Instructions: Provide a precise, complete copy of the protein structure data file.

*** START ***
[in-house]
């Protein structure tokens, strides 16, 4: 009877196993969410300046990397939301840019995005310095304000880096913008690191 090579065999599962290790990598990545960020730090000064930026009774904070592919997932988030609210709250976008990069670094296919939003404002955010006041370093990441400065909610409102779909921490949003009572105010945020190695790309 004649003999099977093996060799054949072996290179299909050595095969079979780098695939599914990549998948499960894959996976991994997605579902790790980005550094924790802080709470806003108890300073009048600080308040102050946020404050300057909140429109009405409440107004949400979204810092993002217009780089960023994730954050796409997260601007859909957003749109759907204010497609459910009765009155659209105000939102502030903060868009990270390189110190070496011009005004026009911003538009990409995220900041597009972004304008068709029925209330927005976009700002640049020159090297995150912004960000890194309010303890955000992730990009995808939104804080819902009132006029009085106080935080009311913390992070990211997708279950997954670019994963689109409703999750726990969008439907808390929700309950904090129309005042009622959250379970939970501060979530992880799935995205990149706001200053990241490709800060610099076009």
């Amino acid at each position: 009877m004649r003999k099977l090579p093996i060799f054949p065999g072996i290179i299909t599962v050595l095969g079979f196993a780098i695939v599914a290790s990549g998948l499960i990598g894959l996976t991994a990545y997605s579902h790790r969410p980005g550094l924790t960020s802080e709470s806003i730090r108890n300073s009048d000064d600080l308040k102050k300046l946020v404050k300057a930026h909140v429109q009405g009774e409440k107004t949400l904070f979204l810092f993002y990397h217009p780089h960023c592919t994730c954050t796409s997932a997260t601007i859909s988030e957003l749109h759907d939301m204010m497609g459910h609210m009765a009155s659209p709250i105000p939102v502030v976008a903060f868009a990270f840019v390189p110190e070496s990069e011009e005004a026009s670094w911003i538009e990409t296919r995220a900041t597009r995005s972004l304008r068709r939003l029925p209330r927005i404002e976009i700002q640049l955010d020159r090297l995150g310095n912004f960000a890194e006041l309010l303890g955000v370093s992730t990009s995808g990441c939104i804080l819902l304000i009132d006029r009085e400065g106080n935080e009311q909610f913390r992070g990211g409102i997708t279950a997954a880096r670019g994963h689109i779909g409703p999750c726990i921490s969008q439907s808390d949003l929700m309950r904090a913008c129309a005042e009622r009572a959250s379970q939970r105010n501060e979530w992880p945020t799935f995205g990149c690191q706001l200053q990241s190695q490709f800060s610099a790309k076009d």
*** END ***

[in-house]
């Protein structure tokens, strides 16, 4: 009877196993969410300046990397939301840019995005310095304000880096913008690191 090579065999599962290790990598990545960020730090000064930026009774904070592919997932988030609210709250976008990069670094296919939003404002955010006041370093990441400065909610409102779909921490949003009572105010945020190695790309 004649003999099977093996060799054949072996290179299909050595095969079979780098695939599914990549998948499960894959996976991994997605579902790790980005550094924790802080709470806003108890300073009048600080308040102050946020404050300057909140429109009405409440107004949400979204810092993002217009780089960023994730954050796409997260601007859909957003749109759907204010497609459910009765009155659209105000939102502030903060868009990270390189110190070496011009005004026009911003538009990409995220900041597009972004304008068709029925209330927005976009700002640049020159090297995150912004960000890194309010303890955000992730990009995808939104804080819902009132006029009085106080935080009311913390992070990211997708279950997954670019994963689109409703999750726990969008439907808390929700309950904090129309005042009622959250379970939970501060979530992880799935995205990149706001200053990241490709800060610099076009």
């Amino acid at each position: 009877m004649r003999k099977l090579p093996i060799f054949p065999g072996i290179i299909t599962v050595l095969g079979f196993a780098i695939v599914a290790s990549g998948l499960i990598g894959l996976t991994a990545y997605s579902h790790r969410p980005g550094l924790t960020s802080e709470s806003i730090r108890n300073s009048d000064d600080l308040k102050k300046l946020v404050k300057a930026h909140v429109q009405g009774e409440k107004t949400l904070f979204l810092f993002y990397h217009p780089h960023c592919t994730c954050t796409s997932a997260t601007i859909s988030e957003l749109h759907d939301m204010m497609g459910h609210m009765a009155s659209p709250i105000p939102v502030v976008a903060f868009a990270f840019v390189p110190e070496s990069e011009e005004a026009s670094w911003i538009e990409t296919r995220a900041t597009r995005s972004l304008r068709r939003l029925p209330r927005i404002e976009i700002q640049l955010d020159r090297l995150g310095n912004f960000a890194e006041l309010l303890g955000v370093s992730t990009s995808g990441c939104i804080l819902l304000i009132d006029r009085e400065g106080n935080e009311q909610f913390r992070g990211g409102i997708t279950a997954a880096r670019g994963h689109i779909g409703p999750c726990i921490s969008q439907s808390d949003l929700m309950r904090a913008c129309a005042e009622r009572a959250s379970q939970r105010n501060e979530w992880p945020t799935f995205g990149c690191q706001l200053q990241s190695q490709f800060s610099a790309k076009d």